Daniel Burstein

Transparent Marketing: Do your campaigns sound like North Korean propaganda?

I know, I know. Your product is super fantastic. The best in the industry. Perhaps the best ever. In a word – infallible.

Except, well, I don’t know how to break this to you, it’s not. No product is perfect. And not every product is right for every person (while we’re at it, you’re really not that special and there is no Santa Claus or Easter Bunny).

The only challenge is, when you make your offer sound like it’s too good to be true, no one believes you and you’re only shooting yourself in the foot. Let’s look at an extreme example …

 

Overhyped marketing from the North

According to The Wall Street JournalPyongyang Myth-Builders Step It Up – here is some of the official line from the other side of the Northern Limit Line …

About Kim Il Sung, founder of North Korea: He once made a hand grenade from a pine cone to blow up an American tank.

About his son and successor, Kim Jong Il: When he was born, the sky was filled with lightning and thunder, and a rainbow.

About the new leader, Kim Jong Eun: He is ‘an excellent general who displays the extraordinary talent of hitting the center of the target no matter how many times he fires.’

 

Your product should not have a cult of personality

OK, that’s obviously ridiculous. So your product might not be mythmaking for the Dear Leader, but, I ask you, are some of these lines really any more believable?

Huge Savings! Exclusive Deals! Limited Time Offer!

70% Off! 80% Off! 90% Off! (this will eventually hit 100% off, right?)

Decision Management Solutions research identifies the ultimate real-time predictive marketing solution requirements (and exhale)

 

Don’t believe the hype

Your own, that is. Because, frankly, nobody else does.

As Flint McGlaughlin, Managing Director, MECLABS, has said in Transparent Marketing: How to earn the trust of a skeptical consumer, “While this writer has no desire to demean the work of another professional, the Postmodern Consumer couldn’t care less. He actually despises hype and anything else that insults his intelligence.

“He is armed and dangerous. With a single click, he can terminate a company’s opportunity.”

However …

  • If your marketing campaigns (and especially your content marketing) elucidate and don’t obfuscate …
  • If in a hype-filled world, you actually live up to Dr. Philip Kotler’s value-focused definition of marketing – “A social and managerial process by which individual groups obtain what they need and want through creating, offering, and exchanging products of value with others” …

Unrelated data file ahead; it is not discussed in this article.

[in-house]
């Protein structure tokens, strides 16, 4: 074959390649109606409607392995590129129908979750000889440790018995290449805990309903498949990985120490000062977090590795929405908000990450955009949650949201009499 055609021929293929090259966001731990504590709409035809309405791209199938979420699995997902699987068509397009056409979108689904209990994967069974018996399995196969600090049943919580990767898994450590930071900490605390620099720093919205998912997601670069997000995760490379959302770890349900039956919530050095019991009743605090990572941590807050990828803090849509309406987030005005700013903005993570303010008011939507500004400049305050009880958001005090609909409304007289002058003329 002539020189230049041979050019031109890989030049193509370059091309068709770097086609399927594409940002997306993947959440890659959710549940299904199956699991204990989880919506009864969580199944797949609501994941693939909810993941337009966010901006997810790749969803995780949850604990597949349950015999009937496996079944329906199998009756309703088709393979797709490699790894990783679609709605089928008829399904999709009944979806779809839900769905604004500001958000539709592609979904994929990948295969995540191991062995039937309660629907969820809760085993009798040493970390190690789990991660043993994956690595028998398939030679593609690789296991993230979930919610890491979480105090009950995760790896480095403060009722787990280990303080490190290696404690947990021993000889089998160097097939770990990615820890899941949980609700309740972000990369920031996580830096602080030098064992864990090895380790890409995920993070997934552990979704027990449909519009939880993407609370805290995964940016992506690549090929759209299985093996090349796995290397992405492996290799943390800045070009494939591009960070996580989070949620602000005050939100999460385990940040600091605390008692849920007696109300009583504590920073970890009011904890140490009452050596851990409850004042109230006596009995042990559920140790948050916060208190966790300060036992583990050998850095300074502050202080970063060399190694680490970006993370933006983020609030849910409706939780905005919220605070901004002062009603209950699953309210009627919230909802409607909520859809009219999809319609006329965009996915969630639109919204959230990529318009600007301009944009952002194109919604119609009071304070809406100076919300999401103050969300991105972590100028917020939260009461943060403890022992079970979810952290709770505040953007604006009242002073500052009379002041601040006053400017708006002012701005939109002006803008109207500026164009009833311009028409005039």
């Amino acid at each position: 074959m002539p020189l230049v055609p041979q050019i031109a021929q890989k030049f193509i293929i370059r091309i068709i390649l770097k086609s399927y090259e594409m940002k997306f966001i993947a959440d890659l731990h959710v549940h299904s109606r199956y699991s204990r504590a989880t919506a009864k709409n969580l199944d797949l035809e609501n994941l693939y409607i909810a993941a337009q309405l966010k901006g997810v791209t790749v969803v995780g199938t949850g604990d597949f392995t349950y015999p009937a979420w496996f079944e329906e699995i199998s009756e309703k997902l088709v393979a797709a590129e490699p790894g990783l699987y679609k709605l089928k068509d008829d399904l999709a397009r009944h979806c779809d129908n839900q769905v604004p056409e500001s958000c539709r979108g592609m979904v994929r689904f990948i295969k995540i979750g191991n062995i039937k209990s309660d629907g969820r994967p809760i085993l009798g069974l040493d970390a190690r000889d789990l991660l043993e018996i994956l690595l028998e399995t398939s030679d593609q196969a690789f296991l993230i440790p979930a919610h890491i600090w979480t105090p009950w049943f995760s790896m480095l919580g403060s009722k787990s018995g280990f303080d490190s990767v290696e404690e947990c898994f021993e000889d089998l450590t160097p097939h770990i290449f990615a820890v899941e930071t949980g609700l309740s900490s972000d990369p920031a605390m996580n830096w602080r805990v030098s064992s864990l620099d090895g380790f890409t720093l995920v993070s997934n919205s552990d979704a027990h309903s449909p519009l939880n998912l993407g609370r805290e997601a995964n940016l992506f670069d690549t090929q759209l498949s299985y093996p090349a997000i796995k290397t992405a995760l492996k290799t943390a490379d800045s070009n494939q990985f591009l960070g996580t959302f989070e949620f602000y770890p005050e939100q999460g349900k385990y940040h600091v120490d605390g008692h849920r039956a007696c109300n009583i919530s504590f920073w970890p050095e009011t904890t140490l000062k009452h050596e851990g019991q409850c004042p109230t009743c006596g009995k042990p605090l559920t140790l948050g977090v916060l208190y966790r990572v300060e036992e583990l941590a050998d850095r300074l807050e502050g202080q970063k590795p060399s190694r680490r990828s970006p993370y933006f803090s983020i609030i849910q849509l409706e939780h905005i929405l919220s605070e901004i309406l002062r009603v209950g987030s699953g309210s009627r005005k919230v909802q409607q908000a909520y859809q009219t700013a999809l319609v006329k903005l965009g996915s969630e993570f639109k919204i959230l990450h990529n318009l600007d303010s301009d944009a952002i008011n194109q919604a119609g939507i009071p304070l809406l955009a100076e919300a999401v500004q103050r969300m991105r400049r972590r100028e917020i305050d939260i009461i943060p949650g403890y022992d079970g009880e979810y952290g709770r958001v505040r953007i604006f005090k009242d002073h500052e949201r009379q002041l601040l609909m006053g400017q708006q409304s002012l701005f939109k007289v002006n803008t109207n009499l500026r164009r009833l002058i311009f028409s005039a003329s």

• If you help your customers find true value instead of grabbing a quick hit sale before they figure you out …
  • And if you focus on serving the customer instead of your own dictatorial ego

… then I was wrong about you after all.

You really are special.

 

Related Resources:

The Last Blog Post: How to succeed in an era of Transparent Marketing

Transparent Marketing: A slice of honesty from Domino’s Pizza

Transparent Marketing and Social Media: Twitter and Facebook are the new Woodward and Bernstein

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  1. January 9th, 2012 at 11:35 | #1

    Great post! The Web has made us smarter consumers because we have more information than ever before within a few clicks. But give the reader fluff, and you are one more click from failure. There should be some engaging or motivating value proposition to greet the reader in order to hold attention and not repel it. At this point in the maturity of our internet education, we have begun to ignore old, worn out, overused, marketing-speak phrases. Human beings are cognitively set up to ignore certain things. We tend not to revisit decisions we have already made. Overused phrases nor bore us to tears. We have heard it all before, so we ignore it.

  2. January 10th, 2012 at 17:44 | #2

    Thanks, good post. I’ve filed this under the sad but true. I wonder if the continuing trends in buyer’s online research and checking ratings will eventually eliminate the overhype language.

    Hopefully, but I’m not ready to put any money on it just yet. Afraid the circus hawkers are with us for a while.

  3. February 7th, 2012 at 02:40 | #3

    Great post. Unfortunately, so many marketers fall into the pitfall of trying to make their product look so much better than it really is, that it loses all credibility…

  4. February 28th, 2012 at 04:27 | #4

    I love this comparison. Puts those ridiculous advertisements in perspective.

    We’ve learned to avoid anything that’s ‘too good to be true.’ Ads need to feel real.

    Shade, unfortunately, I still don’t think that wild language will go away. The world will always be 90% full of bad copywriters.

  5. May 2nd, 2012 at 04:35 | #5

    Fab post. Online ads are littered with “‘mo, better, best, ridiculous” hyperbole. “Huge Savings! Exclusive Deals! Limited Time Offer!” still works (but NOT in one line, lol!). Deals & scarcity can still tip the scale in favor of a purchase if the item appeals to that increasingly rare, emotionally primed shopper. Merchants have to realize that they can’t all stand around bleating the same tune & expect to grab a shopper’s attention.

  1. January 20th, 2012 at 03:03 | #1
  2. April 17th, 2012 at 13:33 | #2